Mark Twain once observed, “A lie can get halfway around the world before the truth can even get its boots on.” His observation rings true: Urban legends, conspiracy theories, and bogus public-health scares circulate effortlessly. Meanwhile, people with important ideas–business people, teachers, politicians, journalists, and others–struggle to make their ideas “stick.”
Why do some ideas thrive while others die? And how do we improve the chances of worthy ideas? In Made to Stick, accomplished educators and idea collectors Chip and Dan Heath tackle head-on these vexing questions. Inside, the brothers Heath reveal the anatomy of ideas that stick and explain ways to make ideas stickier, such as applying the “human scale principle,” using the “Velcro Theory of Memory,” and creating “curiosity gaps.”
In this indispensable guide, we discover that sticky messages of all kinds–from the infamous “kidney theft ring” hoax to a coach’s lessons on sportsmanship to a vision for a new product at Sony–draw their power from the same six traits.
Made to Stick is a book that will transform the way you communicate ideas. It’s a fast-paced tour of success stories (and failures)–the Nobel Prize-winning scientist who drank a glass of bacteria to prove a point about stomach ulcers; the charities who make use of “the Mother Teresa Effect”; the elementary-school teacher whose simulation actually prevented racial prejudice. Provocative, eye-opening, and often surprisingly funny, Made to Stick shows us the vital principles of winning ideas–and tells us how we can apply these rules to making our own messages stick.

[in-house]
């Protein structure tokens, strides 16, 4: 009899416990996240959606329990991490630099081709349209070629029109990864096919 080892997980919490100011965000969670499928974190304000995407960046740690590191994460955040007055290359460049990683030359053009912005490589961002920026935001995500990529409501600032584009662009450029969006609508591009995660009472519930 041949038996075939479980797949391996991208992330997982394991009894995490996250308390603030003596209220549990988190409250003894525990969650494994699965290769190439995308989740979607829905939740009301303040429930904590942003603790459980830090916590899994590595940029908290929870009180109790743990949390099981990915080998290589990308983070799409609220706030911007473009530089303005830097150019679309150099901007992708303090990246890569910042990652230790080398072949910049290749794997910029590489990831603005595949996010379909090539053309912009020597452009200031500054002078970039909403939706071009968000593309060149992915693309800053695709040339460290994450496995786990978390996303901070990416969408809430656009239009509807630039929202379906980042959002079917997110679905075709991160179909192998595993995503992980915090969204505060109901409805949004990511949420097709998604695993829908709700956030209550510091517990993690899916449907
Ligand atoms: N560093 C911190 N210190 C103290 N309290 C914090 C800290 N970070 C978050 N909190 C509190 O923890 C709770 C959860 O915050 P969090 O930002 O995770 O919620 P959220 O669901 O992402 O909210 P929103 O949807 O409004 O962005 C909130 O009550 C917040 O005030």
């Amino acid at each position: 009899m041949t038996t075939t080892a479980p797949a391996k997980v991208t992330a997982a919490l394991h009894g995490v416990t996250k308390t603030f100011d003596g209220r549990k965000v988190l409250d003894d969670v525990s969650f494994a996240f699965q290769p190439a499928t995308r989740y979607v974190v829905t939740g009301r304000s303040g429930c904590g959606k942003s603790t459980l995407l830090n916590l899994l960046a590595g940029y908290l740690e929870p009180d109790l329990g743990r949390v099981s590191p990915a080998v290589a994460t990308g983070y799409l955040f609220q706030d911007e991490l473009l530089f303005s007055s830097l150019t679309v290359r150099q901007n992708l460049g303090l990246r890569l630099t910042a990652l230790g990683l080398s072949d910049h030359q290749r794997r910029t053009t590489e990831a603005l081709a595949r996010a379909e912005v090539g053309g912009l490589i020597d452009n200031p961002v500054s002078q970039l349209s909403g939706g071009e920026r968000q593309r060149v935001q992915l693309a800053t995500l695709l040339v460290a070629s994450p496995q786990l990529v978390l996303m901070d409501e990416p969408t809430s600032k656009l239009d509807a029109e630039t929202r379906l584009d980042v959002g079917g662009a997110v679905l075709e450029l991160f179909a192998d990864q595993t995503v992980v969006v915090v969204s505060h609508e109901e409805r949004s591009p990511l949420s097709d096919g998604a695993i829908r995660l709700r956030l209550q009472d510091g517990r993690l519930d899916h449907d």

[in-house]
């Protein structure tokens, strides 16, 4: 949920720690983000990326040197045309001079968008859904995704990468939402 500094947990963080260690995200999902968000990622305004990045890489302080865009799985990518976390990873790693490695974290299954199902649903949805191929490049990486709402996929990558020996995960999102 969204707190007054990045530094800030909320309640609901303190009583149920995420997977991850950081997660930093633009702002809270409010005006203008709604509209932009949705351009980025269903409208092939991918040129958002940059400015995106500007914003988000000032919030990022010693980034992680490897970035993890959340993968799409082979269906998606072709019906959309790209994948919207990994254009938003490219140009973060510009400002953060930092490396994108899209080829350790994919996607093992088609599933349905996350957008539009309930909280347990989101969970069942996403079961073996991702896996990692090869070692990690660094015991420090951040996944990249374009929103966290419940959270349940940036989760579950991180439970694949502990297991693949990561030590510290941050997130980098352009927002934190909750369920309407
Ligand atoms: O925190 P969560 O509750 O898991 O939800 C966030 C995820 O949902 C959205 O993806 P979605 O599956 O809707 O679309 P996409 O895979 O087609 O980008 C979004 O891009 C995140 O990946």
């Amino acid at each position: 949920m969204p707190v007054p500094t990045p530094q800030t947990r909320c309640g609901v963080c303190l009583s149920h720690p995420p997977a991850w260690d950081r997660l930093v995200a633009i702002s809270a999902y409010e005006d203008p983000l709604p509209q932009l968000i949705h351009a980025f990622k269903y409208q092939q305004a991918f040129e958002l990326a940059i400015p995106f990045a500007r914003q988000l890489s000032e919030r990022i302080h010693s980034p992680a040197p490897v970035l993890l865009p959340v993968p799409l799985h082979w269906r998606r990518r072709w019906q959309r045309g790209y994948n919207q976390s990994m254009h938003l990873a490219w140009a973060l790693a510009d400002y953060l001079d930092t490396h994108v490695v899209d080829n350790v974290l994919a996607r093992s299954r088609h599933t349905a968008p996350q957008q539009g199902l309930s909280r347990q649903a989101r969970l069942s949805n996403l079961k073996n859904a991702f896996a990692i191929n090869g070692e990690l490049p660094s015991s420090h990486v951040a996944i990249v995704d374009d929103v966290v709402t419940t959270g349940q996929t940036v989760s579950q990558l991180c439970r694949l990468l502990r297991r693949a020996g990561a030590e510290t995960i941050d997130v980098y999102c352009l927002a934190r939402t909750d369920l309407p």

Every time I reread my blog posts, the same thought comes to my mind – “man, I buried the lead again”.
I learned about leads from “Made to Stick: Why Some Ideas Survive and Others Die” by Chip and Dan Heath. It is a short book, but one that influenced me deeply. Every blogger out there should read it.
“Burying a lead“, in the jargon of journalists means boring the reader before getting to the juicy part. A “lead” or “lede” is the first sentence of the story.
In the book, there’s an anecdote about a journalism teacher giving his students an assignment:
” … They would write the lead of a newspaper story. The teacher reeled off the facts: “Kenneth L. Peters, the principal of Beverly Hills High School, announced today that the entire school faculty will travel to Sacramento next Thursday for a colloquium in new teaching methods. Amnong the speakers will be anthropologist Margaret Mead, college president Dr. Robert Maynard Hutchins, and California governor Edmund ‘Pat’ Brown. ”
Apparently, most students produced a lead that lumped all these facts into a single sentence. The teacher read all the submissions and then announced:
“The lead to the story is ‘There will be no school next Thursday’ ”
I am having a huge problem with writing in “inverted pyramid” style. The juicy parts of my posts are usually at the bottom.
Think about it, most blog readers, especially the ones that matter suffer from add, and often do not get to the bottom of the article. This means they won’t link to it, won’t digg it.
I am trying to improve, but writing is a difficult art to master. I just wish I took more writing classes.